Throughout the month of February, Penn-Delco elementary students at Aston, Coebourn, Parkside and Pennell participated in Jump Rope for Heart, an annual awareness campaign to benefit the American Heart Association. Under the leadership of Physical Education teachers Mrs. Sandra Johnston and Mr. John Clark, students jumped all over heart disease by participating in a variety of several different heart pumping stations including cruising through a heart maze on a scooter, individual jump rope tricks and skills, hula hooping, rope climbing, yoga, dancing with their friends at the Just Dance for Wii station and navigating an obstacle course.
During the events, students received a healthy snack and shared what being heart healthy means to them. Their thoughts were then displayed at the school as a reminder to stay heart healthy and strong. The event reinforces the importance of students learning and exploring different ways to keep their hearts healthy through good nutrition and exercise.
"The Jump Rope for Heart program is such an awesome component of our elementary PE program in Penn-Delco,” stated Mrs. Sandra Johnston. “As a physical educator, teaching students about the importance of heart health and wellness and how it can impact them for a lifelong is critical. I use this program to inspire students and their families to get fit, get out there and play, and find a love for being active!"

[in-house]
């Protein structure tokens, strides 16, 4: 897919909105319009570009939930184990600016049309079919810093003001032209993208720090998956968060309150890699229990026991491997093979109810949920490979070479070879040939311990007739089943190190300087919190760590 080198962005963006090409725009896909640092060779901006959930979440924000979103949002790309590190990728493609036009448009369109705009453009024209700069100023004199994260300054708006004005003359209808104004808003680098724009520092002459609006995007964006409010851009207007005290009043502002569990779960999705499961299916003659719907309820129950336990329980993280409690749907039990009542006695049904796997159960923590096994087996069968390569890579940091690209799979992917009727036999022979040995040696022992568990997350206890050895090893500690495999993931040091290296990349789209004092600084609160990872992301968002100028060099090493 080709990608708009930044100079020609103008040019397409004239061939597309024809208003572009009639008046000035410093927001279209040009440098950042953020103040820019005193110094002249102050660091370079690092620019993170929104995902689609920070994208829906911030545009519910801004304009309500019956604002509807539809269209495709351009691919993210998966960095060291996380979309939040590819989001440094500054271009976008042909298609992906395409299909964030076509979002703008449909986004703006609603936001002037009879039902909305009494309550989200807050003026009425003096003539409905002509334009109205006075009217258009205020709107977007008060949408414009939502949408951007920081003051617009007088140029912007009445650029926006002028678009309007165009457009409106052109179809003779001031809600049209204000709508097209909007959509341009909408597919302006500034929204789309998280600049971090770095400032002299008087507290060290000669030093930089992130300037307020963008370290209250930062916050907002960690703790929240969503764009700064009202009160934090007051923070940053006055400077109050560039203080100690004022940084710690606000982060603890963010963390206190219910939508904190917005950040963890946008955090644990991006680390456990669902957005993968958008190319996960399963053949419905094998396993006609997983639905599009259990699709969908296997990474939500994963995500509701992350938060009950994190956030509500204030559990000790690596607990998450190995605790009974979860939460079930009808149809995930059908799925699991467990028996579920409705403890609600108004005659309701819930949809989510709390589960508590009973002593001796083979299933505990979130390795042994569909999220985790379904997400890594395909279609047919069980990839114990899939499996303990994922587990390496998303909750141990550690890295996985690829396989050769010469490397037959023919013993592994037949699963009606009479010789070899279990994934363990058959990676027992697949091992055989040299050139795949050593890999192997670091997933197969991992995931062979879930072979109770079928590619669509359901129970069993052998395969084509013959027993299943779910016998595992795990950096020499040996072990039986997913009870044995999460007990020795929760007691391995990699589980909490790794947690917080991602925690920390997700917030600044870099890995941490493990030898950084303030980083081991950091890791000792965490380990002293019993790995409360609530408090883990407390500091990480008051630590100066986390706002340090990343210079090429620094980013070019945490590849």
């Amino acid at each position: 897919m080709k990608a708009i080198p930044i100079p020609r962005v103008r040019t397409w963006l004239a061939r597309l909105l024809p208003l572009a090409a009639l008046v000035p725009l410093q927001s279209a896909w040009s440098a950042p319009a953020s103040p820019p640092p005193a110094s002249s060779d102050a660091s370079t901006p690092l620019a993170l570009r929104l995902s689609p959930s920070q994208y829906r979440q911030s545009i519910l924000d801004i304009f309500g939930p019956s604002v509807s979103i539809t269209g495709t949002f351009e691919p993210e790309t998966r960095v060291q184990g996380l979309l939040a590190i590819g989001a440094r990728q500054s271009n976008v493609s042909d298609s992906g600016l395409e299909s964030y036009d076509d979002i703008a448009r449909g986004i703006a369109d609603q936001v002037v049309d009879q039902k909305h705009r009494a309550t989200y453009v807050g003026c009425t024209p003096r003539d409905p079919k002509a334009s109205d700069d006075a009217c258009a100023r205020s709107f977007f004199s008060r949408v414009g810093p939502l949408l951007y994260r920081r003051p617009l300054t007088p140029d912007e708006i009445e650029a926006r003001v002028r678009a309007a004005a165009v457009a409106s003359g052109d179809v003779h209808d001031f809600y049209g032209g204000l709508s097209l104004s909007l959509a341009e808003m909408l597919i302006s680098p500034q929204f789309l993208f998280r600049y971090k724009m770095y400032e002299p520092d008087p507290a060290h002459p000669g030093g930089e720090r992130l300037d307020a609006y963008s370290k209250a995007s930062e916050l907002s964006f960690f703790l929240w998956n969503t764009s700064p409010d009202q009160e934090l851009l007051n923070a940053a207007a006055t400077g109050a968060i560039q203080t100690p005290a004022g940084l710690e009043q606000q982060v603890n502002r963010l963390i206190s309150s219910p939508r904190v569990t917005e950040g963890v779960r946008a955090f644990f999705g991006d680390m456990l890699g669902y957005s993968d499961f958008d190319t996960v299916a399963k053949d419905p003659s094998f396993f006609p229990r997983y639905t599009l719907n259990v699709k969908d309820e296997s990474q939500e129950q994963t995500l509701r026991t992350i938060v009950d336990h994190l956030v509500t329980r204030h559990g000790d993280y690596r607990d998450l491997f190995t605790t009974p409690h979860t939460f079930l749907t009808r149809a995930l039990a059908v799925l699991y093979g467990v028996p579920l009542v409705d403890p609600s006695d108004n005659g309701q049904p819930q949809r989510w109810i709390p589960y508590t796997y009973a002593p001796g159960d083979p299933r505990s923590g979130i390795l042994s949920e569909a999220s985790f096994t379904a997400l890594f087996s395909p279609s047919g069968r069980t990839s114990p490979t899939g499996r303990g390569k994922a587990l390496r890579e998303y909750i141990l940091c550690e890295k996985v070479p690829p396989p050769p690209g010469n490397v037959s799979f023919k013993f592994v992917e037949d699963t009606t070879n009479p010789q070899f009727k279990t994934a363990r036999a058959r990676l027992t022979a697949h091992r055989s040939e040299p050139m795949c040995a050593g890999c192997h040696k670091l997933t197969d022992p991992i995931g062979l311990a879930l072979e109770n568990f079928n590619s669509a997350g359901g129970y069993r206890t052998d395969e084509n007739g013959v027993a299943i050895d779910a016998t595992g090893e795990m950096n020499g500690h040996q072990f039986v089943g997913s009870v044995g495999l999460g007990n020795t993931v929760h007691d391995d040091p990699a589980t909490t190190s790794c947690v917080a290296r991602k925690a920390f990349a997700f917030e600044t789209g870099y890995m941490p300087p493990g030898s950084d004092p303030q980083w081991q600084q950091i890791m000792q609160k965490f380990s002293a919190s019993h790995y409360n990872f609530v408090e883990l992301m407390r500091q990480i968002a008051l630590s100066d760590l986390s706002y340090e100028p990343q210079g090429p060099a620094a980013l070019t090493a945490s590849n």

to the events, each school collected funds to combine and donate to the
American Heart Association. This year, Penn-Delco elementary schools raised 30K
for the American Heart Association. Over the course of five years Penn-Delco elementary students have raised a total of $126,000 for the American Heart
Mr. John Clark noted, “This is such a big year for us here in Penn-Delco because we have eclipsed the goal of raising 100K for the American Heart Association. When we began this project five years ago, we really had no idea that it would become this big. I have really been impressed with the generosity of our Penn-Delco community in giving to this initiative. I think that one of the driving factors is that most of us have been, or will be, effected, by heart disease. Having our kids participate in his program at such a young age really puts a spotlight on the issue and helps to give them tools they need to work on their own heart health throughout their life; they also have a lot of fun in the process.”